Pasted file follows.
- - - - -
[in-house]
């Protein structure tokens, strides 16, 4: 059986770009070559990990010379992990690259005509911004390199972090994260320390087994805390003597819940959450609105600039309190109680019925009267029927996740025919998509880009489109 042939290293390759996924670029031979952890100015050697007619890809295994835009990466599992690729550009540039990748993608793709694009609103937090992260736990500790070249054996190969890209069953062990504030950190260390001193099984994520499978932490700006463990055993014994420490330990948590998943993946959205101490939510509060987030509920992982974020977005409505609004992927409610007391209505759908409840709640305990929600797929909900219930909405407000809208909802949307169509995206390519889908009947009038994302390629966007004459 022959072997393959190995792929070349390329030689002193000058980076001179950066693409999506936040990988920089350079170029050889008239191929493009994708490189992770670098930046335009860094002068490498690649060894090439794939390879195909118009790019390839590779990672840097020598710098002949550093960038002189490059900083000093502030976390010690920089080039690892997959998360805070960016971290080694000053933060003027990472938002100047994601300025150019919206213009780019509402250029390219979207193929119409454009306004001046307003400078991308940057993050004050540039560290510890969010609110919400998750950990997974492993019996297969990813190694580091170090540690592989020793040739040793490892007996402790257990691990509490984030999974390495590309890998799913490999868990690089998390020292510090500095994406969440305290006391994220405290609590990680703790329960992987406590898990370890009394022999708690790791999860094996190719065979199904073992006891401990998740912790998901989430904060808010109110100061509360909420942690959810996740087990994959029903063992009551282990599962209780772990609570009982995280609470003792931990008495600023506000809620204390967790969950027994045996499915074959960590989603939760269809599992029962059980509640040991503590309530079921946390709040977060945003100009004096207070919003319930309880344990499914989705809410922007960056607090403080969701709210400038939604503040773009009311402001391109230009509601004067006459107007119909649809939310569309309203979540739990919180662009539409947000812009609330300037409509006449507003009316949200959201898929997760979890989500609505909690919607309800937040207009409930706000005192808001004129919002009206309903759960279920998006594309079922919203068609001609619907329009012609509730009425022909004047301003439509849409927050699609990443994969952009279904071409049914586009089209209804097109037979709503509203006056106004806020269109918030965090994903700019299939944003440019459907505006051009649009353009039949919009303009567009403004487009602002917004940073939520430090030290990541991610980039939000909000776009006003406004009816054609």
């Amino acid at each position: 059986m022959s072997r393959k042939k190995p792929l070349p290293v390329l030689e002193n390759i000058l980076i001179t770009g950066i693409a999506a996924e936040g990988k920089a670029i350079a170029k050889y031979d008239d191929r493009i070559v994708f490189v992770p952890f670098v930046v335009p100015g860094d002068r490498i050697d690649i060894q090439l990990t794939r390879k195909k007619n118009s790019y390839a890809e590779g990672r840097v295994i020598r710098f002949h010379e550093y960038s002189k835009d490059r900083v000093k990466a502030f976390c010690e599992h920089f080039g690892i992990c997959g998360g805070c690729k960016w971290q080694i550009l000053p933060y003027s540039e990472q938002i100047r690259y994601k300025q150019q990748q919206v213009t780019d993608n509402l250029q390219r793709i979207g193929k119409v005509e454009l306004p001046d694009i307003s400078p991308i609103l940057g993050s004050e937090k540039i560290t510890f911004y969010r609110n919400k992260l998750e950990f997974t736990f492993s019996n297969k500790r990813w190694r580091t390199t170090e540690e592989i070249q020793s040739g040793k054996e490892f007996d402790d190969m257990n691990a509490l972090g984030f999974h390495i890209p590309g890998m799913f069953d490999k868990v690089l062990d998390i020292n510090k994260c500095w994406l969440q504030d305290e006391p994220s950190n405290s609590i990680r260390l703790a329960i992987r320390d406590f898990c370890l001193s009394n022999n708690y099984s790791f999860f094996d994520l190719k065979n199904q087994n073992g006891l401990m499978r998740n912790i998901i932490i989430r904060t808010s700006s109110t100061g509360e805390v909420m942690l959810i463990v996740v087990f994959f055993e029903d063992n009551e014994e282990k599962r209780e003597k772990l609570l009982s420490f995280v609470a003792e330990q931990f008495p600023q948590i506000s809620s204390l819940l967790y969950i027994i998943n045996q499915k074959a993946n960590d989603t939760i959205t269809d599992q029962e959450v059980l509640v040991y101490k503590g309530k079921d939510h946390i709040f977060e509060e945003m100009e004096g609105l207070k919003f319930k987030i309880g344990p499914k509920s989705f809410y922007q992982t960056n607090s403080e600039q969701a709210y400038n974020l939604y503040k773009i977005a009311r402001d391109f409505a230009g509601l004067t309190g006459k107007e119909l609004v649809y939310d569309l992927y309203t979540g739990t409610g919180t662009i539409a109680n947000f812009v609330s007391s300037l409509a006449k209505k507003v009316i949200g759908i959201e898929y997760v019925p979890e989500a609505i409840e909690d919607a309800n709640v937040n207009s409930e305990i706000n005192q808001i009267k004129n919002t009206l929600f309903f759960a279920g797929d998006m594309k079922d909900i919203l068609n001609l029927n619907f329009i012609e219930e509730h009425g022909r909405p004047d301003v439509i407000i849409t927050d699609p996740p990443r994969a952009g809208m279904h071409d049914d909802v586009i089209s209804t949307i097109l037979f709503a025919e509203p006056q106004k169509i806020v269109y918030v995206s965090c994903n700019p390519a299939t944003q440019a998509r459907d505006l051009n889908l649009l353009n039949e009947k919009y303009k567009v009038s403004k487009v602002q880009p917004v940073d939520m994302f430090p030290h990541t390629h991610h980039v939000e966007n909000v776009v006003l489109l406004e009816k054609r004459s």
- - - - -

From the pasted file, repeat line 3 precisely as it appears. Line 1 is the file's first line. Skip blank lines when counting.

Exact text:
């Amino acid at each position: 059986m022959s072997r393959k042939k190995p792929l070349p290293v390329l030689e002193n390759i000058l980076i001179t770009g950066i693409a999506a996924e936040g990988k920089a670029i350079a170029k050889y031979d008239d191929r493009i070559v994708f490189v992770p952890f670098v930046v335009p100015g860094d002068r490498i050697d690649i060894q090439l990990t794939r390879k195909k007619n118009s790019y390839a890809e590779g990672r840097v295994i020598r710098f002949h010379e550093y960038s002189k835009d490059r900083v000093k990466a502030f976390c010690e599992h920089f080039g690892i992990c997959g998360g805070c690729k960016w971290q080694i550009l000053p933060y003027s540039e990472q938002i100047r690259y994601k300025q150019q990748q919206v213009t780019d993608n509402l250029q390219r793709i979207g193929k119409v005509e454009l306004p001046d694009i307003s400078p991308i609103l940057g993050s004050e937090k540039i560290t510890f911004y969010r609110n919400k992260l998750e950990f997974t736990f492993s019996n297969k500790r990813w190694r580091t390199t170090e540690e592989i070249q020793s040739g040793k054996e490892f007996d402790d190969m257990n691990a509490l972090g984030f999974h390495i890209p590309g890998m799913f069953d490999k868990v690089l062990d998390i020292n510090k994260c500095w994406l969440q504030d305290e006391p994220s950190n405290s609590i990680r260390l703790a329960i992987r320390d406590f898990c370890l001193s009394n022999n708690y099984s790791f999860f094996d994520l190719k065979n199904q087994n073992g006891l401990m499978r998740n912790i998901i932490i989430r904060t808010s700006s109110t100061g509360e805390v909420m942690l959810i463990v996740v087990f994959f055993e029903d063992n009551e014994e282990k599962r209780e003597k772990l609570l009982s420490f995280v609470a003792e330990q931990f008495p600023q948590i506000s809620s204390l819940l967790y969950i027994i998943n045996q499915k074959a993946n960590d989603t939760i959205t269809d599992q029962e959450v059980l509640v040991y101490k503590g309530k079921d939510h946390i709040f977060e509060e945003m100009e004096g609105l207070k919003f319930k987030i309880g344990p499914k509920s989705f809410y922007q992982t960056n607090s403080e600039q969701a709210y400038n974020l939604y503040k773009i977005a009311r402001d391109f409505a230009g509601l004067t309190g006459k107007e119909l609004v649809y939310d569309l992927y309203t979540g739990t409610g919180t662009i539409a109680n947000f812009v609330s007391s300037l409509a006449k209505k507003v009316i949200g759908i959201e898929y997760v019925p979890e989500a609505i409840e909690d919607a309800n709640v937040n207009s409930e305990i706000n005192q808001i009267k004129n919002t009206l929600f309903f759960a279920g797929d998006m594309k079922d909900i919203l068609n001609l029927n619907f329009i012609e219930e509730h009425g022909r909405p004047d301003v439509i407000i849409t927050d699609p996740p990443r994969a952009g809208m279904h071409d049914d909802v586009i089209s209804t949307i097109l037979f709503a025919e509203p006056q106004k169509i806020v269109y918030v995206s965090c994903n700019p390519a299939t944003q440019a998509r459907d505006l051009n889908l649009l353009n039949e009947k919009y303009k567009v009038s403004k487009v602002q880009p917004v940073d939520m994302f430090p030290h990541t390629h991610h980039v939000e966007n909000v776009v006003l489109l406004e009816k054609r004459s």